Everyone remembers the scene in Indiana Jones and the Last Crusade (1989) when a young Indiana (played by River Phoenix) clumsily uses a whip for the first time, leaving a bloody mark above his chin, thus explaining the scar on the older Dr. Jones. Some even remember one year earlier in Working Girl (1988) when Harrison Ford's character first explains that the scar came from a knife fight, later admitting that it actually came about when he fainted while getting his ear pierced, hitting his chin on the toilet. These are the only two explanation scenes appearing in Ford's movies so far. Many more, however, are on the editing room floor.
After Harrison Ford made a name for himself in American Graffiti, Star Wars, and Return of the Jedi, he had gained enough star power to make certain demands. His primary demand was that -- for each film he starred in -- a scene would be shot in which an explanation for Ford's scar is given. Only two of these scenes have made the final cut so far, but this doesn't matter to Ford. He explains: "Just shooting the scene is enough for me. I have this scar, and it is important on some cosmic level to have the background of the scar filmed. It's important to the character, and it's important to me. What the director does with the scene afterward is up to him."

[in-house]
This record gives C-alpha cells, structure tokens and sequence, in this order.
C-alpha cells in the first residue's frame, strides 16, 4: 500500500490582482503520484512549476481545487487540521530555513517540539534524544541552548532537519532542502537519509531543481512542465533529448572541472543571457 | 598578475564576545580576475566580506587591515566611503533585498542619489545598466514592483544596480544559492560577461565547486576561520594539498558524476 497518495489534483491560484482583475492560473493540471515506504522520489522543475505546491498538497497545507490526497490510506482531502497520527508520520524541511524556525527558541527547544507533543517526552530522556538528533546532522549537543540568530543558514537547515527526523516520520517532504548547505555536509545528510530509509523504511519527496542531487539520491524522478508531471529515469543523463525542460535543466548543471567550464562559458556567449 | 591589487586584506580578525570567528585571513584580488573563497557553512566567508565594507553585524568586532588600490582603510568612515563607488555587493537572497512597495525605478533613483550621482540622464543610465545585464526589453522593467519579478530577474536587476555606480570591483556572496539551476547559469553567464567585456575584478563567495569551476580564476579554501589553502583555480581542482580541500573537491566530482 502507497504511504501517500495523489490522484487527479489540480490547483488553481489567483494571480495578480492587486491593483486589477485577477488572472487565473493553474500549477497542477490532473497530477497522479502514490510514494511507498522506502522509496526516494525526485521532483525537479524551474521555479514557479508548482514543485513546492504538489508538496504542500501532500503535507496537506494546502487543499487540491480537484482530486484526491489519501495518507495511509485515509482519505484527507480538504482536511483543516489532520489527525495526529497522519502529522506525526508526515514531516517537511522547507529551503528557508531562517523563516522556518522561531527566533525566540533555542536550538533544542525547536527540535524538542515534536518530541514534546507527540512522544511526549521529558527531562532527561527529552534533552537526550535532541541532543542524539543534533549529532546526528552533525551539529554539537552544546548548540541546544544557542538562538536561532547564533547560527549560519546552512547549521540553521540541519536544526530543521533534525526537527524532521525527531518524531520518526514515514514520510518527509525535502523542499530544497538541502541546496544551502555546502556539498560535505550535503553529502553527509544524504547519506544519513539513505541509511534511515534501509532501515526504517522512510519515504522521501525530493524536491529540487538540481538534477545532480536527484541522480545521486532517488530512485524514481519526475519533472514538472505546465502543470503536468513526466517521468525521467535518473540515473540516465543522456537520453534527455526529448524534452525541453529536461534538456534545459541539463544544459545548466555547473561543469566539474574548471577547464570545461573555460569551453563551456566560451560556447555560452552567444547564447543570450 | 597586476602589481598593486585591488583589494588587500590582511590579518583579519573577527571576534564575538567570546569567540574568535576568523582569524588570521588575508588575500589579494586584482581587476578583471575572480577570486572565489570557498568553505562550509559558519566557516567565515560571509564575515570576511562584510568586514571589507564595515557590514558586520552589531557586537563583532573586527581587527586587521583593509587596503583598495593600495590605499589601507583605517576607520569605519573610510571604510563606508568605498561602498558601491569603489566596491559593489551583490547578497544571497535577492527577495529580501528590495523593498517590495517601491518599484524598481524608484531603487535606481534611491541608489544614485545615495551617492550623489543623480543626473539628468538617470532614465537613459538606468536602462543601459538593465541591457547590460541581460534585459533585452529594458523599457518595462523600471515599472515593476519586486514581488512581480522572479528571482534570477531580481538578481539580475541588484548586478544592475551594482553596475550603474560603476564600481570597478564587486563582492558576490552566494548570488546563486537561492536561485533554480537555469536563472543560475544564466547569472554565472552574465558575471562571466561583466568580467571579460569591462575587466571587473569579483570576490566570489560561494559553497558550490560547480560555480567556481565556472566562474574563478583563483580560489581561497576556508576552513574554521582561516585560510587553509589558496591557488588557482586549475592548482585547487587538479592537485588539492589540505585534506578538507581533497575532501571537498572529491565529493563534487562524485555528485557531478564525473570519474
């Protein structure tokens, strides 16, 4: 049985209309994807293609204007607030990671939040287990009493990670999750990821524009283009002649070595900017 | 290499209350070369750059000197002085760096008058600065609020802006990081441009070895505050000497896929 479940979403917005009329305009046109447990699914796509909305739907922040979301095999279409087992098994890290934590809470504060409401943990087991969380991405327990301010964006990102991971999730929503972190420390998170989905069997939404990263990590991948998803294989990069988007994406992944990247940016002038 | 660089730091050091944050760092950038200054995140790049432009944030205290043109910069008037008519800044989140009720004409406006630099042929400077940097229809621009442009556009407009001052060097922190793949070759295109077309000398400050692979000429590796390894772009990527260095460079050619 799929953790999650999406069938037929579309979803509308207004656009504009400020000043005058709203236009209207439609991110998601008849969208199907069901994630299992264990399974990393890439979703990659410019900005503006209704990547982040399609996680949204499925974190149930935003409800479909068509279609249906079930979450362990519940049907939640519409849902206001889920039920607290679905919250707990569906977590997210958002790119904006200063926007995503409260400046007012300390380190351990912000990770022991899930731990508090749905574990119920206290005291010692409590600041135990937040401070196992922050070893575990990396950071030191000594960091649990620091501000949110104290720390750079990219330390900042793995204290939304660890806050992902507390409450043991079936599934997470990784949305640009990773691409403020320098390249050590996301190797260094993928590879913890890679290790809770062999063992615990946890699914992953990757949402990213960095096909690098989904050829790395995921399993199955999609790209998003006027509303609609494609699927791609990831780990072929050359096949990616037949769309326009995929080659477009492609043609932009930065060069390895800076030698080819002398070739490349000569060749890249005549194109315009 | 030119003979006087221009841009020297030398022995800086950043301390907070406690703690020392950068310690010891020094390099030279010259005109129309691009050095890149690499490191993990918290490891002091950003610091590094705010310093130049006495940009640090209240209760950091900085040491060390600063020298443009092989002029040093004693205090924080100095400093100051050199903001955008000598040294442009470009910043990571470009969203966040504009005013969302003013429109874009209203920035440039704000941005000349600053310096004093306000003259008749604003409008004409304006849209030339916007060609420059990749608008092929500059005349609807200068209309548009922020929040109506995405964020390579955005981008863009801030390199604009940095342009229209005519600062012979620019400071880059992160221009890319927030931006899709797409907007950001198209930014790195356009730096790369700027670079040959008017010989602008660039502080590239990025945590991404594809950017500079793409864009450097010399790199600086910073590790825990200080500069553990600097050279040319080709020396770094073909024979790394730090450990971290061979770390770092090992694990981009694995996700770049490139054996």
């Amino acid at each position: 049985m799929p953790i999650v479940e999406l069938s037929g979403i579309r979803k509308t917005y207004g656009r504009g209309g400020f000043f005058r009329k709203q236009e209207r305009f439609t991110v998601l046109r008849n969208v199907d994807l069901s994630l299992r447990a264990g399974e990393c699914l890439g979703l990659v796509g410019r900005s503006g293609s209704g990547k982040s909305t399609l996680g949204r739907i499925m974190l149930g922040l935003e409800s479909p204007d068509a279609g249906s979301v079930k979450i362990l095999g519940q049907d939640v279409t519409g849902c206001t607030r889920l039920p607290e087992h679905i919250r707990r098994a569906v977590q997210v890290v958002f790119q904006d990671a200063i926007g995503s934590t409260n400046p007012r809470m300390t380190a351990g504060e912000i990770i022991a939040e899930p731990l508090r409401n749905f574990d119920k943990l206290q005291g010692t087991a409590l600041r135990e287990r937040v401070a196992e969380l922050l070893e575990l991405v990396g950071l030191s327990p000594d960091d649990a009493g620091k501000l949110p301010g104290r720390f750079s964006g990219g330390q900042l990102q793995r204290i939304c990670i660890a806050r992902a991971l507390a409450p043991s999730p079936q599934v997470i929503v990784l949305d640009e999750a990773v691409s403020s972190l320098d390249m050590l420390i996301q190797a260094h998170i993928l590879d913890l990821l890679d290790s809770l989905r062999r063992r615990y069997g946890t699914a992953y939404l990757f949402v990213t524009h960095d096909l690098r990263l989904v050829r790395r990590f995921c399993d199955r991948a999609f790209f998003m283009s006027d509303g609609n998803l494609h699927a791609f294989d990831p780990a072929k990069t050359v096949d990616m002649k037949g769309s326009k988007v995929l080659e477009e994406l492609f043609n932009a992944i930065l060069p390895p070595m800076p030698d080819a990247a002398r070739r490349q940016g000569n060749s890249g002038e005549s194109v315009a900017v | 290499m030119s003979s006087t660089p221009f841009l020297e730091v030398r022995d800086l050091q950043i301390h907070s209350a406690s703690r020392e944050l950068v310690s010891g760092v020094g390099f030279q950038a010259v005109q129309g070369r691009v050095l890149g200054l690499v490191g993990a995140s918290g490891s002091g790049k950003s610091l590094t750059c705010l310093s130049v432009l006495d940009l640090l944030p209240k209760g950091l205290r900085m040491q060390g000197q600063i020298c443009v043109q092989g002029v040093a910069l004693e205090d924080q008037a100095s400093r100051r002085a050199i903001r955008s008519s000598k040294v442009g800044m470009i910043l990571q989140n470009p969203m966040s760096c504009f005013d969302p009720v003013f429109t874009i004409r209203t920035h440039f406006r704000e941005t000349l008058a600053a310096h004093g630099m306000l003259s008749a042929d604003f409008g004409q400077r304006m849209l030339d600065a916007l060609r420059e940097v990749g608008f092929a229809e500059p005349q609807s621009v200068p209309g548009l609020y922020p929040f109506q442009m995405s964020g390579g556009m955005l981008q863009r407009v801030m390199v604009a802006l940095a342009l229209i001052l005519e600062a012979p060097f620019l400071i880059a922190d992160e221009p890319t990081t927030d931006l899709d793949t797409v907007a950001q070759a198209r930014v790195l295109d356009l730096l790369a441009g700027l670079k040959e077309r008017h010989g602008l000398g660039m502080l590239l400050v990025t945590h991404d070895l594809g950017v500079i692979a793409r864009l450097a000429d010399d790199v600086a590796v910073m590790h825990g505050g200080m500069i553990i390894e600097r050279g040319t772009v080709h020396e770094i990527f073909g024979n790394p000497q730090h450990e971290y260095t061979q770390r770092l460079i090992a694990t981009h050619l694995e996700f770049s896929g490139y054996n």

This trend began on the set of Raiders of the Lost Ark when Harrison Ford lost Steven Spielberg an entire shooting day because of an argument over the scar scene. Spielberg explains: "He went on and on about how it was important for the audience to know where this scar came from, that they wouldn't completely understand the character otherwise. I later thought he was right and included it in the third movie. Now, however, I feel that what made the first movie special was that mystery. The real magic didn't come from the Ark of the Covenant; it came from wondering where that scar came from."